We live in a world where sexuality and gender is more discussed than ever before, especially among adolescents and teenagers. With resources and support like clubs, community organizers, social media, and representation in media, more young people are feeling comfortable to explore their identity and who they love. It may seem that Gen Z is the most LGBTQ generation yet, but reports show that anxiety and depression are still particularly prevalent among LGBTQ youth. 

According to a 2021 National Survey by The Trevor Project (1), 72% of LGBTQ youth between the ages of 13 and 24 reported experiencing symptoms of anxiety and 62% reported symptoms of major depressive disorder. More worrying was the report that 42% reported considering or attempting suicide. 

Does COVID-19 Play a Role?

Of the LGBTQ youth surveyed, over 80% said that COVID-19 made their living situation more stressful. Though 1 in 3 claimed that their family was LGBTQ-affirming, lockdowns and social distancing have made it difficult for many LGBTQ teens to have the support system they might have had in school or with friends who live outside their home. For those who do not live in affirming homes or who might be in the closet, staying home could easily lead to feelings of shame, anxiety, and depression. 

Depression and Anxiety in Transgender and Nonbinary Youth

Anxiety and depression is shown to be especially prevalent in transgender and nonbinary youth. According to the National Alliance on Mental Illness, transgender individuals are four times as likely to experience mental illness compared to cisgender individuals, and twice as likely to experience depressive symptoms compared to cisgender LGB youth.(2) The Trevor Project survey also showed that half of the surveyed transgender and non-binary youth considered or attempted suicide in 2021.

Part of the reason may come down to violence against the transgender community. Multiple studies have shown that transgender and gender-nonconforming individuals are four times more likely to be victims of violent crime than cisgender individuals.(3)

Transgender individuals are those who identify with a different gender than the gender they were assigned at birth. More recently the topic of discussion are nonbinary identities, or gender identities that do not fall within the gender binary of male or female. Nonbinary individuals may still use he or she pronouns, or they may use gender neutral pronouns like “they/them” or “xe/xir.”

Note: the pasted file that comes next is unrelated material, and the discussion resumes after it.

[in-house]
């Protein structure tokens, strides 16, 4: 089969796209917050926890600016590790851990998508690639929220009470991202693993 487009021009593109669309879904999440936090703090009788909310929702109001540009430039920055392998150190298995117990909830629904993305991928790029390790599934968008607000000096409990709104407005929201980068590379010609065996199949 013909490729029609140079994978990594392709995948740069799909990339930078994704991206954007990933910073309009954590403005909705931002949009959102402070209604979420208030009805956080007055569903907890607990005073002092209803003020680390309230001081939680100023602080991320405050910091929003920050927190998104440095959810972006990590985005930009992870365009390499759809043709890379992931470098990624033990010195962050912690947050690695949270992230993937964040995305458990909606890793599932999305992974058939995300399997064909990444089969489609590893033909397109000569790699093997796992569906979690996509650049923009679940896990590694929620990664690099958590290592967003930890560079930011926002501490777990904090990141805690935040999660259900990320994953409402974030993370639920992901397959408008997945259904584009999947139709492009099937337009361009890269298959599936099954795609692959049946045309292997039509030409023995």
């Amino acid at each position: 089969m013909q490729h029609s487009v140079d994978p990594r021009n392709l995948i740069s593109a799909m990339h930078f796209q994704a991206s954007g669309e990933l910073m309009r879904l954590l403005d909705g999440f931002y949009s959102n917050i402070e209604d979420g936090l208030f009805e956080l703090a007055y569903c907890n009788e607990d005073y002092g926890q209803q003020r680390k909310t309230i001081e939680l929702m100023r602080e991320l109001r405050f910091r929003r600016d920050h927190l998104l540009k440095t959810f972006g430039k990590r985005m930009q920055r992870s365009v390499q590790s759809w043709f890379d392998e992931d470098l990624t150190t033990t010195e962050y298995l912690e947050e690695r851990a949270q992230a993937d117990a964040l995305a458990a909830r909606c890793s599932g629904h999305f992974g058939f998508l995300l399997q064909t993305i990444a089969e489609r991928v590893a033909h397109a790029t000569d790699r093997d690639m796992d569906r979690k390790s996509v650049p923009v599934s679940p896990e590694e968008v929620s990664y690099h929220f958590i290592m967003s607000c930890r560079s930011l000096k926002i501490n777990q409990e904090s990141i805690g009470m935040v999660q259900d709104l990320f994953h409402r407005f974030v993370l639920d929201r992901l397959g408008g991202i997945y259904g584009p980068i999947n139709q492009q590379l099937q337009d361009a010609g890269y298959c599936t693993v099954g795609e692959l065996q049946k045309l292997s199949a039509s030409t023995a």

Correct pronouns are an essential part of affirming transgender or non-binary identities. The Trevor Project found that trans and non-binary youths who lived in homes where their pronouns were respected were half as likely to attempt suicide as those who did not. They also found that transgender and nonbinary youth who were able to change their name and gender marker on legal documents, such as driver’s licenses, were less likely to attempt suicide.

The Effect Of Social Media

The effect of social media has been a mixed one. LGBTQ topics are frequently discussed across social media, and most teens are active on at least one platform. According to The Trevor Project, 96% said that social media had a positive effect on their mental health, but 88% percent said that it had a negative effect. Clearly, even those being surveyed had mixed feelings.

On the positive side of things, social media can offer a community and affirmation to LGBTQ teens, especially when they struggle to be affirmed in their home. During COVID-19, social media offered a way to stay in touch with their friends. It may even have introduced them to resources they might not otherwise have known about.

But social media puts the news in front of our eyes at all times, often before that news has been verified by credible sources. “Doomscrolling” — continuing to run through your news feed even when it’s having a negative impact on your mood — is common, especially on Twitter or Facebook. Political and environmental conflicts displayed in social media can have a negative impact on anyone’s mental health. Social media also offers a degree of anonymity, which can lead to trolls and bullying. 

Can Therapy Help?

Of the youth surveyed by The Trevor Project, nearly half stated that they wanted to go to counseling or therapy but did not have the resources to do so. In some cases, they weren’t out to their family or their family denied them therapy or counseling. In other cases, it was an issue of finances. 

LGBTQ individuals often need LGBTQ-affirming therapy or counseling, which may not always be available or they might not know of its availability. If you are a parent of an LGBTQ teen interested in finding counseling for them, it’s a good idea to ask about the counselor or therapist’s experience with their identity. 

Do you have an LGBTQ teen who might be struggling with anxiety or depression? NeuroBehavioral Associates can help with assessments and parent resources to help you better understand how to help your child. Contact us today to learn more or to set up an appointment. 


  1. National Survey on LGBTQ Youth Mental Health 2021  – The Trevor Project
  2. LGBTQI – NAMI: National Alliance on Mental Illness
  3. Transgender people over four times more likely than cisgender people to be victims of violent crime – UCLA School of Law: Williams Institute